Ayers further believes any other organization can adopt SMART as a strategy and encourages organizations to develop these goals and objectives on an annual basis. But Ayers cautions that while SMART KPIs may be synonymous with SMART goals and objectives, they also extend beyond standard KPIs.

“They are not universal,” he added. “They should be tailored to the culture and objectives of the organization.

The magnificent 7

Believe it or not, the team’s “7 Principles of Supply Chain” finds its roots in the hospitality industry.

“I read the book, ‘Excellence Wins,’ written by Horst Schulze, who is the co-founder and former president of the successful hotel chain, Ritz-Carlton,” Ayers recollected. “In this book, he describes a set of principles he created that the teams would cycle through at each of their employee huddles. The concept resonated with me, so we researched the available principles of Supply Chain and then tailored them to fit our department. At every one of our team ‘All Hands,’ [group meetings] we take time to explore the underlying meaning behind one of the principles, cycling through them at least annually.”

Ayers points to “Centrally Managed Demand” (No. 3) as the “easiest” to achieve because it represents “a simple concept to implement.” However, the pandemic reinforced the “hardest” as both “Delivery of Products” (No. 1) and “Commodity Variation” (No. 2) due to the global disruption in the supply chain. “Organizations absolutely should tailor a version of this to their organization,” he added. “It was easy for our leaders to gain buy-in from internal stakeholders to support this.”

To implement this new strategic direction, Supply Chain worked with key partners and stakeholders to establish and solidify the blueprint.

“Internally, we collaborated with Sutter’s Board of Directors, Chief of Clinical Operations, CEO of Sutter Shared Services (S3), Chief Medical Officer, Chief Nursing Officer, Acute and Non-Acute C-suite leaders, physician leaders, service line leaders and many other key stakeholders,” Ayers indicated. “At a high level and externally, we partnered with Vizient (our GPO) and Medline (our primary distributor).”

Ayers promotes Supply Chain’s strategic plan as succinct, simple, and modern, but acknowledges that for other organizations to develop something similar for their own implementation might be a bit challenging, particularly if the executive leadership is looking for quick results and returns.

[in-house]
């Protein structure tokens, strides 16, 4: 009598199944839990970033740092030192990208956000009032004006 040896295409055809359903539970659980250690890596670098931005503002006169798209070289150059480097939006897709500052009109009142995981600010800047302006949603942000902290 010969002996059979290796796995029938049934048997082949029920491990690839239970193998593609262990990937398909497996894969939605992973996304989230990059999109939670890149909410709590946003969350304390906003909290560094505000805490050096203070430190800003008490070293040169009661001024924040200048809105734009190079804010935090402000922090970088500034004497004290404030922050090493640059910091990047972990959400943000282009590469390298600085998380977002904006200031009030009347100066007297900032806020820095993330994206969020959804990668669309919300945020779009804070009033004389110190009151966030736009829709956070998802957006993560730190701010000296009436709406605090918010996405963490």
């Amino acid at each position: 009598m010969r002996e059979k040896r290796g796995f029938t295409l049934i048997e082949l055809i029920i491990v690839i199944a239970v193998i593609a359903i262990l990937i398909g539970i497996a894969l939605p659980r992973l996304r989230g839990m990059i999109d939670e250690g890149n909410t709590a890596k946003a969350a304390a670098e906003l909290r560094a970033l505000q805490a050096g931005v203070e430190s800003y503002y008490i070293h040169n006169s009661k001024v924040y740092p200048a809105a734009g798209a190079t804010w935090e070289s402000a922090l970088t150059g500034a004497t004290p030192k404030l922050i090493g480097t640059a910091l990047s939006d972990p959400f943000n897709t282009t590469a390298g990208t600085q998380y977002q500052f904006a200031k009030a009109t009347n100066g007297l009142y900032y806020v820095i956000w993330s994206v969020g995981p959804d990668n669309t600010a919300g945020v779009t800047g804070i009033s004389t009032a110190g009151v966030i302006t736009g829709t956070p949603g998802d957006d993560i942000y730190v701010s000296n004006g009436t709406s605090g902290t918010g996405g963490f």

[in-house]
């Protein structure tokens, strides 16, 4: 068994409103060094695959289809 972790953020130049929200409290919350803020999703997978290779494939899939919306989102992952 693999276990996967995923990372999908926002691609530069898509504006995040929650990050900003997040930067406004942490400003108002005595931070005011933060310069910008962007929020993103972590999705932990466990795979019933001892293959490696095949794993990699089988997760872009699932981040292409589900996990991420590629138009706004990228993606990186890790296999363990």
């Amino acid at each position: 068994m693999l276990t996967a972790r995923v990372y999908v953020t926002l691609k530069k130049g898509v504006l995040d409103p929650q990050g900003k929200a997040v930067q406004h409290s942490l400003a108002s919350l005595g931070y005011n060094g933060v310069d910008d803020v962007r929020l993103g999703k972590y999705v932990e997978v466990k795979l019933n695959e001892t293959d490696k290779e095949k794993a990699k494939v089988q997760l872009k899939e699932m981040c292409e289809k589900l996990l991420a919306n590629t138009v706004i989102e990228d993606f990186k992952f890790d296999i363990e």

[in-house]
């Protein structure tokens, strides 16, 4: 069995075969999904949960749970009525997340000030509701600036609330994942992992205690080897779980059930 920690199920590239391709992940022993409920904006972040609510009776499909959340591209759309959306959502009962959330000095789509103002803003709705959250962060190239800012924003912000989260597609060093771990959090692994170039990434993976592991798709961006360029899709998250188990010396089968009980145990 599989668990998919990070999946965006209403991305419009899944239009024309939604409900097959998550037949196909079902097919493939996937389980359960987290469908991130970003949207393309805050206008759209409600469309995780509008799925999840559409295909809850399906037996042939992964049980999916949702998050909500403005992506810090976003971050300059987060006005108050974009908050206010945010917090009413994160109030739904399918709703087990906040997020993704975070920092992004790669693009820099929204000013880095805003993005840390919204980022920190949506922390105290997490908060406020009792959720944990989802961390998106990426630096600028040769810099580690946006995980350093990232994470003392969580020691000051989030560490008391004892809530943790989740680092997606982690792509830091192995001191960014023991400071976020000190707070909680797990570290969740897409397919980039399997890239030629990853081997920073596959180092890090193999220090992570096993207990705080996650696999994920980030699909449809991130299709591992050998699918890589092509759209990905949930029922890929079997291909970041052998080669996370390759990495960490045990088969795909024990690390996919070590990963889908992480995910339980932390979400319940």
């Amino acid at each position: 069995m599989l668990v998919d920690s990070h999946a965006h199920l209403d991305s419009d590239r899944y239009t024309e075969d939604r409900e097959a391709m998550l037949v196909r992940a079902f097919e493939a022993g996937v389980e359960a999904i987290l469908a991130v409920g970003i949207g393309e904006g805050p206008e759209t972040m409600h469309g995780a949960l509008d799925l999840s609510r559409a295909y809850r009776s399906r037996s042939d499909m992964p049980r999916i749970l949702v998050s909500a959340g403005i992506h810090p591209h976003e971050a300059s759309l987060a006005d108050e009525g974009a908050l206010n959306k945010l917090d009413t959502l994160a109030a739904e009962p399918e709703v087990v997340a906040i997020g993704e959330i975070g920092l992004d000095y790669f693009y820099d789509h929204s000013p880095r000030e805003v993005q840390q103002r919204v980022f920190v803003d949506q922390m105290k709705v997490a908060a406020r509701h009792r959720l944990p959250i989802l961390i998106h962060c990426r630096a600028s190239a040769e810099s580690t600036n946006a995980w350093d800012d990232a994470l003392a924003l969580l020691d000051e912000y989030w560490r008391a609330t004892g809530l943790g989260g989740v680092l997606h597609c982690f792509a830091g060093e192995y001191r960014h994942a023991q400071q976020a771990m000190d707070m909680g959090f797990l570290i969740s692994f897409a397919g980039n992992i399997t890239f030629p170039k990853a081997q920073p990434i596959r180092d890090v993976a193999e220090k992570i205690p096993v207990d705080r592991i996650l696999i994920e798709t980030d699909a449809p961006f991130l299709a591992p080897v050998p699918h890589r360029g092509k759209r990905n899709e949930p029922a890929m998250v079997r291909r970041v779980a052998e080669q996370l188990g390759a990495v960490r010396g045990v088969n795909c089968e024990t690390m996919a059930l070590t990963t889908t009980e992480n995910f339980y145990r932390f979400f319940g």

“In my opinion, it is not particularly hard to implement a strategy such as this, but it may not be an easy task if you have no experience building strategic plans,” Ayers said. “Another barrier may also be that the leadership team needs to agree on the concepts for it to become a reality.  Because of these two perspectives, many organizations fail to design and integrate a functional strategy. ROI is certainly an attractive aspect of a strategic plan, especially if it comes with KPIs and other measurements to track progress towards the objectives. The other side of the equation is value. Many of our goals are in the plan because they directly support our core mission and cannot be compromised.”

Taking stock of control

Pressures from the COVID-19 pandemic and the concurrent—if not resulting—global disruptions in access to and availability of products served as an eye-opener to the team, according to Ayers. It motivated them to revamp their supply resiliency strategy as funneled through a distribution control tower model called “Stock Control,” something Ayers parlayed from his prior military experience.

From the beginning of the COVID pandemic, Sutter, and its member facilities dealt with backorders, shrinking product allocations and item discontinuations, he recalled. “Daily lists of aging open orders, POs rejected by distributors due to low allocation and killed logical unit of measure (LUM) requisitions lengthened to alarming proportions,” said David Hamlet, Regional Director, Supply Chain. “Known substitute products became increasingly unavailable as entities around the world grabbed for the same scarce supplies.”

Throughout the lingering pandemic and related supply chain clogs, now in its third year, providers and suppliers frequently have heard the term “resiliency” to the point of exasperation for some. But Ayers and the Sutter Health team gave it more substance as they became “hyper-focused” on product disruption.

“I would define resiliency as a department’s ability to pivot and recover faster than the impact of a challenge or roadblock,” he said. “Having redundant processes, a business continuity plan and a strong professional culture will help sustain resilient operations, where customers and stakeholders never even realized there was a problem to begin with.”

Sutter’s Supply Chain resiliency strategy comprised of five progressive steps across each facility and throughout the organization as a whole:

1. Standardize and position emergency supplies

2. Secure and transfer internal/external supplies

3. Access to government agency support

4. Rapidly reassign and acquire resources

5. Return operations to steady state

Under the “Stock Control” model, three elementary functions worked simultaneously: Forecasting represented the proactive via analysts, distributing represented the physical via inventory technicians and purchasing represented the reactive via buyers.

Ayers first saw the term “Stock Control” while he served in the U.S. Air Force.